Ichiro Suzuki may be out of a Major League Baseball gig, but perhaps he can take solace in a wasp recently named in his honor.
A paper published on Thursday in ZooKeys highlights 10 newly named wasps, four of which are from Florida. Jose Fernandez-Triana, a Cuban-born entomologist and researcher at Agriculture and Agri-Food Canada, chose to bestow one of those wasps with the honor of being named after the true hit king.
The newly crowned Diolcogaster ichiroi had been sitting in relative anonymity in the Canadian National Collection of Insects, which contains over 17 million specimens. The specimen was collected about 30 miles from Lake Okeechobee and 145 miles from Marlins Park where last Ichiro played until being unceremoniously ditched by Derek Jeter’s dubious new management regime in November.
To that end, the paper contains a pretty sick burn about how not picking up the true hit king’s contract option was a bad choice:
At the time the research for this paper was being conducted, Ichiro was still playing for a Florida team and thus naming a species endemic from Florida after him made complete sense. Unfortunately, the new owners of the Miami Marlins did not keep Ichiro, an unpopular decision not liked by many Marlins fans.
Fernandez-Triana told Earther that as a baseball fan, he wishes Ichiro could’ve stuck with the Marlins. Yes, the true hit king has lost a step, but he’s still a fun player that has a strong following, including folks with rooting interests in other teams (Ichiro Red Sox fan here).
As of this writing, Ichiro remained unsigned by a Major League team and is considering playing in Japan.
Names aside, the wasp itself is fascinating. The species named after Ichiro as well as another named after Miami are part of a group of species that were though to almost exclusively live in tropical areas of Asia, Africa, and Australia.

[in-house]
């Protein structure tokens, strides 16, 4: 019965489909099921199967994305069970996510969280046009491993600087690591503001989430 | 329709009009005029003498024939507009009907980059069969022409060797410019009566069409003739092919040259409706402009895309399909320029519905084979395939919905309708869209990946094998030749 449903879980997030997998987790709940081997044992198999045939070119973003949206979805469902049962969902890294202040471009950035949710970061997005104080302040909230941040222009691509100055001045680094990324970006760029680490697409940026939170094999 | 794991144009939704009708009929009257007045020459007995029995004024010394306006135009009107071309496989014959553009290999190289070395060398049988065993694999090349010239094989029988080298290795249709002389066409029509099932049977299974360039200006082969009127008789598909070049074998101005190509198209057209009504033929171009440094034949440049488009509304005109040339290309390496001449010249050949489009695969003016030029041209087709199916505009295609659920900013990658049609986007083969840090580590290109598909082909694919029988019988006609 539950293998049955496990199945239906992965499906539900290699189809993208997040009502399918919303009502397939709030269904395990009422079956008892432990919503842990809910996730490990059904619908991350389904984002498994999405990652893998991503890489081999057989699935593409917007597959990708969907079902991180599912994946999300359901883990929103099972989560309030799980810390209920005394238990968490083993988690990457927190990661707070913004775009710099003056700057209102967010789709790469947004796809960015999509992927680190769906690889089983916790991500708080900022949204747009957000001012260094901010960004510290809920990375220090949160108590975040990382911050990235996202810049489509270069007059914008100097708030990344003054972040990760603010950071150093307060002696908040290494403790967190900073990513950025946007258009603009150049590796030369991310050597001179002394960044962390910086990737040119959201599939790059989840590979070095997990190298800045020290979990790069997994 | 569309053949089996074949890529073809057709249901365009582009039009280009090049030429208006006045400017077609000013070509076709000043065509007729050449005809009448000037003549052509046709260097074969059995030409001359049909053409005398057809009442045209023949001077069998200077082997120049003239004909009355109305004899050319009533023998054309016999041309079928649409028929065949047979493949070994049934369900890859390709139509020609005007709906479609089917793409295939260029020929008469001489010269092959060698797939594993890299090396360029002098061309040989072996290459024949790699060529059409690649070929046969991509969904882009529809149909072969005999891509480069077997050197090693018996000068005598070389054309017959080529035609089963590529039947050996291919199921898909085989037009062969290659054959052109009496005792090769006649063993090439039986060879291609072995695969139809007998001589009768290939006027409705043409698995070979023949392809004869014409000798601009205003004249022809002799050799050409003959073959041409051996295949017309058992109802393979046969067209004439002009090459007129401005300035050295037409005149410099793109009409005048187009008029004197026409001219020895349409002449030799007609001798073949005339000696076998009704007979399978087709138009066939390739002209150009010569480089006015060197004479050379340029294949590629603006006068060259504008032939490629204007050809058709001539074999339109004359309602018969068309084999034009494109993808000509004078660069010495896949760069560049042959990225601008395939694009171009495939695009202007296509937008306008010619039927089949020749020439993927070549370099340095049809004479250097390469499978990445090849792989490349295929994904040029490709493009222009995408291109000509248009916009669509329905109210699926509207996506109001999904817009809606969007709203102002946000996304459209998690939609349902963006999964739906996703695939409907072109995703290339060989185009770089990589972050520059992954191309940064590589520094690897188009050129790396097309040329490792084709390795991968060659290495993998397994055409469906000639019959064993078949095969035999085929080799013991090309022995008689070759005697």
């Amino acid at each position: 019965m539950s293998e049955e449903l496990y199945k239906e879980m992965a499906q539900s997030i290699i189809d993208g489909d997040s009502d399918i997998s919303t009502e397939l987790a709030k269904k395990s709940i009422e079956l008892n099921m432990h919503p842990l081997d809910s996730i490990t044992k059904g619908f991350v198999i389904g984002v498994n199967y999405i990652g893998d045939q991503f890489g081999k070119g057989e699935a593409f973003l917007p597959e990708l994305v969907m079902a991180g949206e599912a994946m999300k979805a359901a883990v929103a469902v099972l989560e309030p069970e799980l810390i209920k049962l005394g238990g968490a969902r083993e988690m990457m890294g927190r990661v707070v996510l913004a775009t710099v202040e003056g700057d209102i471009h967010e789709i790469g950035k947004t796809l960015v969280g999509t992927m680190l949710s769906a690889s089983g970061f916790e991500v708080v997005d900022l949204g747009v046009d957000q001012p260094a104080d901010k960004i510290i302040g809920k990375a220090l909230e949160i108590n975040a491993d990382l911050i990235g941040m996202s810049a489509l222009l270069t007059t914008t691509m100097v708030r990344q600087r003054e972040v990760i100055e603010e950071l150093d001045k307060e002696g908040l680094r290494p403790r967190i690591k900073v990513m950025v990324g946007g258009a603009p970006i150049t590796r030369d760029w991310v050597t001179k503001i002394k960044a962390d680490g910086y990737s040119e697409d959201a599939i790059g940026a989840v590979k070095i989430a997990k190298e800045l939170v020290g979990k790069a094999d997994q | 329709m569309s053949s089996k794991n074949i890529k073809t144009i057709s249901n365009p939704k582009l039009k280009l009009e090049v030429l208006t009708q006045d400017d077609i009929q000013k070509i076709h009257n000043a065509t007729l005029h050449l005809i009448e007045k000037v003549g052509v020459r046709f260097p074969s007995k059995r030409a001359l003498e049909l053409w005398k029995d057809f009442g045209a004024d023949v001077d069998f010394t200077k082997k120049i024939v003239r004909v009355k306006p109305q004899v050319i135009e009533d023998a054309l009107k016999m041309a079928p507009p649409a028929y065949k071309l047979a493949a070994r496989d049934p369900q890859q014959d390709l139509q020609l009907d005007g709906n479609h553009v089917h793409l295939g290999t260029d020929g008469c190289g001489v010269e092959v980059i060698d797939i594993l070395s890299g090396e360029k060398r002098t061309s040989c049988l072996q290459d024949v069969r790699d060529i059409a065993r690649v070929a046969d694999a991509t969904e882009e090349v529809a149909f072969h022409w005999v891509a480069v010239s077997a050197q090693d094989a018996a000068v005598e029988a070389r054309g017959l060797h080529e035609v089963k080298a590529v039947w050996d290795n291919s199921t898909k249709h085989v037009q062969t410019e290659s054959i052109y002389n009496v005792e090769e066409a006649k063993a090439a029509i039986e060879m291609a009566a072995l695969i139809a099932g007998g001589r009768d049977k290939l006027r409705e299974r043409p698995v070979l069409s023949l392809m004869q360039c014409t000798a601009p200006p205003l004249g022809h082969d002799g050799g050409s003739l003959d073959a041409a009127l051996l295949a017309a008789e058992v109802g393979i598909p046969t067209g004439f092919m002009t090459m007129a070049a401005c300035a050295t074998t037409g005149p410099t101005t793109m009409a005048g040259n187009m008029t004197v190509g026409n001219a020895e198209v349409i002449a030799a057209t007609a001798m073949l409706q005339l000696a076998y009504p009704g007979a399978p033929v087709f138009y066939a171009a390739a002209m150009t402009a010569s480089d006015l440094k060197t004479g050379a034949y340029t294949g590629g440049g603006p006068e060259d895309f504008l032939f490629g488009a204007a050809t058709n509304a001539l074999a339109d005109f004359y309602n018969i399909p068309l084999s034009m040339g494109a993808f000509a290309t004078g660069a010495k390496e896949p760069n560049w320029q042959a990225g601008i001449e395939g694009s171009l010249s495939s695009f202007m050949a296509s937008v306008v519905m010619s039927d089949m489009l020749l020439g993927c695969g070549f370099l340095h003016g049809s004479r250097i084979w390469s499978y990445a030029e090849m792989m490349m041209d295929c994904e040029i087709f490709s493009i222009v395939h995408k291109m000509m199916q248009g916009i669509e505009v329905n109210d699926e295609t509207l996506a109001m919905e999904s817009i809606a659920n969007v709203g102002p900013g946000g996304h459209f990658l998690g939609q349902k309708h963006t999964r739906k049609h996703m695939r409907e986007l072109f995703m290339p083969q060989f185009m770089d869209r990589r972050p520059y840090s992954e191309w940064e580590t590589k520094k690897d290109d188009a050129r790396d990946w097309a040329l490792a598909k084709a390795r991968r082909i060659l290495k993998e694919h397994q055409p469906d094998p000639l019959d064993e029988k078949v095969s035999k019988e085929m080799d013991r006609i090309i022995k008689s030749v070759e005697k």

“Thus, the finding of those species in the New World is significant,” he said. “The species named after Ichiro and Miami both expand our knowledge of that group of species, by extending their known distribution into North America.”
The other eight species of wasps similarly expand our knowledge of wasps. One of them was found living near 14,000 feet in Colorado, the highest wasp ever found. Others have weird morphology that can’t fully be explained. That means there are still questions out there to be answered and discoveries to be made once the novelty of the name fades. And the wasps in the new study are just a tiny fraction of the thousands of unnamed and undiscovered bugs out there. Fernandez-Triana said there are 3,000 undescribed species of wasps in the family he studies at the Canadian National Collection of Insects alone (though it should be noted this is smaller than Ichiro’s 4,358 hits playing professional baseball). There are countless other discoveries waiting to be made.
“They bring our attention to many more questions that we still cannot answer, and they ideally would encourage us to study more to learn more about those species (and others),” Fernandez-Triana wrote in an email. “Naming a species after Ichiro was just a personal decision, but the science beyond the work goes much further than that.”